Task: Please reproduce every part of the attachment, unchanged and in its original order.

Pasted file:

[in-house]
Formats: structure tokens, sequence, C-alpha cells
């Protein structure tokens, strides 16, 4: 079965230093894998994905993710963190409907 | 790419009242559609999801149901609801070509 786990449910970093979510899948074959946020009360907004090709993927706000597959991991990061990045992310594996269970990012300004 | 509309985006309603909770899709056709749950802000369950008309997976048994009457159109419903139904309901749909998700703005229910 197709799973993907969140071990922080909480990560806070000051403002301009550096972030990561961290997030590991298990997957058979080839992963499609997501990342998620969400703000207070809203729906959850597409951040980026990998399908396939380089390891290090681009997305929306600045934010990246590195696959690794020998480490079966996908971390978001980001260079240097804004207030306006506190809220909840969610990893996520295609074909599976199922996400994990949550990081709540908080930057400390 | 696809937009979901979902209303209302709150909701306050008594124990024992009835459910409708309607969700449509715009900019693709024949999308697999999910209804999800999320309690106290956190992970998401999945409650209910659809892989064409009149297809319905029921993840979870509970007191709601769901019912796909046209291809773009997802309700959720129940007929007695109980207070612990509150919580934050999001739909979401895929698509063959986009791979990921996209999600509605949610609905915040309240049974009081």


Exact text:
[in-house]
Formats: structure tokens, sequence, C-alpha cells
């Protein structure tokens, strides 16, 4: 079965230093894998994905993710963190409907 | 790419009242559609999801149901609801070509 786990449910970093979510899948074959946020009360907004090709993927706000597959991991990061990045992310594996269970990012300004 | 509309985006309603909770899709056709749950802000369950008309997976048994009457159109419903139904309901749909998700703005229910 197709799973993907969140071990922080909480990560806070000051403002301009550096972030990561961290997030590991298990997957058979080839992963499609997501990342998620969400703000207070809203729906959850597409951040980026990998399908396939380089390891290090681009997305929306600045934010990246590195696959690794020998480490079966996908971390978001980001260079240097804004207030306006506190809220909840969610990893996520295609074909599976199922996400994990949550990081709540908080930057400390 | 696809937009979901979902209303209302709150909701306050008594124990024992009835459910409708309607969700449509715009900019693709024949999308697999999910209804999800999320309690106290956190992970998401999945409650209910659809892989064409009149297809319905029921993840979870509970007191709601769901019912796909046209291809773009997802309700959720129940007929007695109980207070612990509150919580934050999001739909979401895929698509063959986009791979990921996209999600509605949610609905915040309240049974009081």